Don’t look, just listen!
|| Discrimination, Health and welfare, Participation
|Level of complexity
|| Level 1
|| 6-8 years
|| 45+ minutes
|| 4-20 children
|Type of activity
|| Simulation, discussion
|| Blindfolded children try to dress a paper doll
||• To understand the specific rights and needs of children with disabilities
• To develop cooperation and different forms of communication within the group
||• Create outlines/paper dolls of a child on paper or cardboard for every 4 children
• Mount these on the wall
• Make sets of typical paper clothing for each outline
• Organize a set of materials (outline, clothes, scarf) for each group
||• 1 scarf for each team of 4
• Paper or cardboard for outlines and clothing
• Blu-tac, sticky tape or drawing pins for mounting clothes on outlines
- Ask the children if they know anyone with a disability. What are some disabilities that people may have?
- Ask children if they have ever wondered what it would be like to be blind? Explain that this activity will give the idea of the experience of someone who is visually impaired.
- Divide the children into groups of four. Show them the paper dolls and the sets of clothing for each. Explain that each member of the group in turn will dress the paper doll while blindfolded. The rest of the group may help by giving instructions.
- Instruct the groups to blindfold one child’s eyes with the scarf. Then ask them to give the blindfolded child pieces of clothing, one at a time, to try to put in the right place on the paper doll. Tell them to say as little as possible but to give instructions when the blindfolded child needs help.
- To keep the momentum of the activity going change roles after about four minutes, whether the child has succeeded in dressing the paper doll of not. Continue until each child has had a turn to be ‘blind’.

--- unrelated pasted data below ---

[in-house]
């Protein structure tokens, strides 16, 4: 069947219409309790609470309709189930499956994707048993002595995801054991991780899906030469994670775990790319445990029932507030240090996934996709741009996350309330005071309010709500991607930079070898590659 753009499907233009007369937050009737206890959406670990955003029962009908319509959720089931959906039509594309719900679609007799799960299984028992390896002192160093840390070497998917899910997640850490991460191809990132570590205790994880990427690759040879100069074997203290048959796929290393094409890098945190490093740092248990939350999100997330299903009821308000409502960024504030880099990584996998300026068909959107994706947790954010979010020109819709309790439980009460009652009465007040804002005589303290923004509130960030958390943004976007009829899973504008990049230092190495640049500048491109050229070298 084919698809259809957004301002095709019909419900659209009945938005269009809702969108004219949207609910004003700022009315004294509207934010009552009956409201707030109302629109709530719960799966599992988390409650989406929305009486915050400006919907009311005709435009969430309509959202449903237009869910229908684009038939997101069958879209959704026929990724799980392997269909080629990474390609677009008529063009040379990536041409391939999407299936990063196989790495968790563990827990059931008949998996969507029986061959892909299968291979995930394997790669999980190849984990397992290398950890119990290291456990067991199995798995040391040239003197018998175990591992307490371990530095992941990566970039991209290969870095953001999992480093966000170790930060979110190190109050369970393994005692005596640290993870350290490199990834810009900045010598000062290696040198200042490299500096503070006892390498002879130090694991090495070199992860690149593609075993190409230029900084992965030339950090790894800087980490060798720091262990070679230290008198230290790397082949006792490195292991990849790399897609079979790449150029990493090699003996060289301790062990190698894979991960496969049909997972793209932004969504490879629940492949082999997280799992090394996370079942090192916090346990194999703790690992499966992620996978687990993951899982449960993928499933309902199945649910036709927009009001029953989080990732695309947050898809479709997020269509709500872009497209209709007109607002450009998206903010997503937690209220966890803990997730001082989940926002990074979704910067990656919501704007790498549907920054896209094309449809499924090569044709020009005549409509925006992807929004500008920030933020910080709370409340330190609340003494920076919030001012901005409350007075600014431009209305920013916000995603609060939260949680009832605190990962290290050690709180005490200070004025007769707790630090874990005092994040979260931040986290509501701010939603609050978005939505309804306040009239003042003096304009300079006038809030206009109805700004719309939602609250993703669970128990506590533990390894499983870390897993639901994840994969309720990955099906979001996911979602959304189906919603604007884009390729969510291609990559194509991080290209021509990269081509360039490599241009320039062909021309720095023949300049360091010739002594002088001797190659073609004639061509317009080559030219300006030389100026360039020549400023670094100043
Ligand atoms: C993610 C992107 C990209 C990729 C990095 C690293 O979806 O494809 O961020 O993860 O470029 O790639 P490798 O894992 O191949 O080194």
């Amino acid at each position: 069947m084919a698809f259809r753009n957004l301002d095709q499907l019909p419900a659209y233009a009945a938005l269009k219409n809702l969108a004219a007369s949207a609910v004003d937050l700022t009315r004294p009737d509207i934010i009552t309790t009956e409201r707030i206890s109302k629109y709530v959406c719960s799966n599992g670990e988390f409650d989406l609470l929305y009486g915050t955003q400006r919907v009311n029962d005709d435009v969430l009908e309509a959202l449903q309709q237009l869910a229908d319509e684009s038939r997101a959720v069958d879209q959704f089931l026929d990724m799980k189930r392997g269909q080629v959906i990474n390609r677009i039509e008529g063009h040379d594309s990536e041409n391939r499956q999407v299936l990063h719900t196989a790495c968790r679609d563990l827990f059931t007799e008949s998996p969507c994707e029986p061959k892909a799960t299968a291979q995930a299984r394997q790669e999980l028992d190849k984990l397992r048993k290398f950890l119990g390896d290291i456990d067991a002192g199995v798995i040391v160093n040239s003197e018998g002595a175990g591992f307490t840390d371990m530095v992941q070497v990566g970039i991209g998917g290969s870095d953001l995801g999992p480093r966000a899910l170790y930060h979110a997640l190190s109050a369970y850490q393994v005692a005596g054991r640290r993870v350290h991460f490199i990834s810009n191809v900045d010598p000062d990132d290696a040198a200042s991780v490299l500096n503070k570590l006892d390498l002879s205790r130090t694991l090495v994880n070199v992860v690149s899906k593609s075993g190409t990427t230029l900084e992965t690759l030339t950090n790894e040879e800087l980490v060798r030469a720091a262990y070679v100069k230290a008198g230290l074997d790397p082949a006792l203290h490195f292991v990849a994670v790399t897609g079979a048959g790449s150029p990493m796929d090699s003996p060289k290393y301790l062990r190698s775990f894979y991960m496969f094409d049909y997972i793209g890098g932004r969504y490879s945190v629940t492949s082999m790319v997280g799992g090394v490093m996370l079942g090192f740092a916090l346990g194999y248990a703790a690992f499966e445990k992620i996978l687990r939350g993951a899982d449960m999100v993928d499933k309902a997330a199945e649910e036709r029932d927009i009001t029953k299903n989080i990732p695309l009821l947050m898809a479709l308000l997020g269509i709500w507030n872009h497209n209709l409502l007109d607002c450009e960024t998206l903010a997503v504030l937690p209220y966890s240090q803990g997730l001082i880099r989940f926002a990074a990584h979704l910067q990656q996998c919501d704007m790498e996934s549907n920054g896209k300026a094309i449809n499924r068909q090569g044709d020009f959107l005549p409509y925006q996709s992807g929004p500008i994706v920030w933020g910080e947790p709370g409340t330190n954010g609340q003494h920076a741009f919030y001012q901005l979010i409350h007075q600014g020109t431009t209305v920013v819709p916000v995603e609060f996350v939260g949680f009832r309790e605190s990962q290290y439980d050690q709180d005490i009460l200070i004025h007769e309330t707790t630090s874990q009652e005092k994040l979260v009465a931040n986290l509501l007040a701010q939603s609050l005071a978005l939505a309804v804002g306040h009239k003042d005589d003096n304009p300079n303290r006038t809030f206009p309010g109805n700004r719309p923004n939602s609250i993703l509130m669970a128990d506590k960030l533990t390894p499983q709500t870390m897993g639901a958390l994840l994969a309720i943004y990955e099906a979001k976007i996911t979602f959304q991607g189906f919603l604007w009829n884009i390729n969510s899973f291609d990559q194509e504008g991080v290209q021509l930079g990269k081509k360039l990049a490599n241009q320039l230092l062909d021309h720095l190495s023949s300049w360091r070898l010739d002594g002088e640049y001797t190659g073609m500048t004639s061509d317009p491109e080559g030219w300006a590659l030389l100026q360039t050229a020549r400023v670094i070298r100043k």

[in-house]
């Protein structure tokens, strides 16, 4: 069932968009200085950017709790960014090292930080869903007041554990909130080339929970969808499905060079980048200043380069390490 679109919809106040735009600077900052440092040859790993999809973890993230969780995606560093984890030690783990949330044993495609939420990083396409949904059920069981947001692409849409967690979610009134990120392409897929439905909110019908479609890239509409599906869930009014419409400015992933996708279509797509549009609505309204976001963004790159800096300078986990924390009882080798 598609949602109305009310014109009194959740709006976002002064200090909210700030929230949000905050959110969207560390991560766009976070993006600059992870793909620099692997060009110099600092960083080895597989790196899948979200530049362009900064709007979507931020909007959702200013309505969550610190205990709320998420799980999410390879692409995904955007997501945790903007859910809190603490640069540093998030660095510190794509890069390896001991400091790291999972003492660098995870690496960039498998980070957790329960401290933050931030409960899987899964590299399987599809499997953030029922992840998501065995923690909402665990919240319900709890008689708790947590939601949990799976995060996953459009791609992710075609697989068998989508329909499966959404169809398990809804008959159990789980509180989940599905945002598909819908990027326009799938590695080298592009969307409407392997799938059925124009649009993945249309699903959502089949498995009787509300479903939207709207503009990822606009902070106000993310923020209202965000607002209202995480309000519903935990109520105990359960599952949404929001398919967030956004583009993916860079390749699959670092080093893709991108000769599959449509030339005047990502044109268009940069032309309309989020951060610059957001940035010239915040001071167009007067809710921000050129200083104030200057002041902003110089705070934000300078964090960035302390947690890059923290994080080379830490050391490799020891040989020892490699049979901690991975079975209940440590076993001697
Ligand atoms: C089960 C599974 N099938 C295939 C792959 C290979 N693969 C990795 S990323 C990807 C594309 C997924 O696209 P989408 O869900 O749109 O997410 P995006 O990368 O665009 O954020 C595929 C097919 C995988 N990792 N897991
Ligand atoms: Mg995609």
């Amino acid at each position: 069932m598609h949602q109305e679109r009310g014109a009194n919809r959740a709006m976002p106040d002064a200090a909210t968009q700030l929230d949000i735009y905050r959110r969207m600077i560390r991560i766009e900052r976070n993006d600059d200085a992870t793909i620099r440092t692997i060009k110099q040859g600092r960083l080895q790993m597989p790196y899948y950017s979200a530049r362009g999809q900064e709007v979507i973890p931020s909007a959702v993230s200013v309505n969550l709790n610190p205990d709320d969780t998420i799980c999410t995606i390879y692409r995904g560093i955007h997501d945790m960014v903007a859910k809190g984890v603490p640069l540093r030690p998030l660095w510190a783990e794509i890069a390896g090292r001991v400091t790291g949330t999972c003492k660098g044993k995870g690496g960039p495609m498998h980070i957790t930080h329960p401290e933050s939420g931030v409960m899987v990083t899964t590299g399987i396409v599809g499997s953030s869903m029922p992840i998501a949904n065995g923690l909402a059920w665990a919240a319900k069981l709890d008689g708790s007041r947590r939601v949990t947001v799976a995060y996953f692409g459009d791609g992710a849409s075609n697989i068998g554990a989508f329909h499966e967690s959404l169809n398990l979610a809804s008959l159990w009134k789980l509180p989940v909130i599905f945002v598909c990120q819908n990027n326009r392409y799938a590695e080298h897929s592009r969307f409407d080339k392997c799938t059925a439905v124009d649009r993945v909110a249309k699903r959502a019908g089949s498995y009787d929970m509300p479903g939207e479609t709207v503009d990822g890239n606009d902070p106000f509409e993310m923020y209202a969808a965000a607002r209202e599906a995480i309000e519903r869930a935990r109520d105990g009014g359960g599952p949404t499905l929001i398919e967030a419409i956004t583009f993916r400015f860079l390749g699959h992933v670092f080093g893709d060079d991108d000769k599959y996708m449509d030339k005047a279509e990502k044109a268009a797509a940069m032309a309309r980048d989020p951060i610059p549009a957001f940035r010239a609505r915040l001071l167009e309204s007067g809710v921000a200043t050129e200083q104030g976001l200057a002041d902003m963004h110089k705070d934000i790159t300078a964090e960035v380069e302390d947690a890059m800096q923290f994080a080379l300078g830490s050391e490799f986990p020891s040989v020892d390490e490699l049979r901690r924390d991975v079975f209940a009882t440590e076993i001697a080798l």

Debriefing and Evaluation
- Ask questions about the activity such as:
Draw out stereotypes based on disability, asking questions such as:
- How did it feel to be blind?
- Was the task hard? Why?
- Did you receive helpful instructions from your group? How could they have helped more?
- How did you feel about giving instructions? Were some instructions hard to explain?
- If you were really visually impaired, what are some other tasks that would be difficult for you? What are some tasks that would be easier or more difficult?
- What are some things you enjoy doing that would be easy to enjoy even if you had a disability? What about things which might be difficult to do? Would you still enjoy doing them?
- What kinds of things do you think children with disabilities like doing? Are they different from the things you like doing? Why or why not?
- Do you think children with disabilities have friends? Are all their friends other children with disabilities? What might make it hard to have a disabled child as a friend? What might make it interesting?
- What do you think children with disabilities want to be when they grow up? Are they different from you? Why or why not?
- This activity helps you understand how children with visual disabilities sometimes need help to do things that are easy for people with good vision. Can you think of other kinds of disability that might need assistance?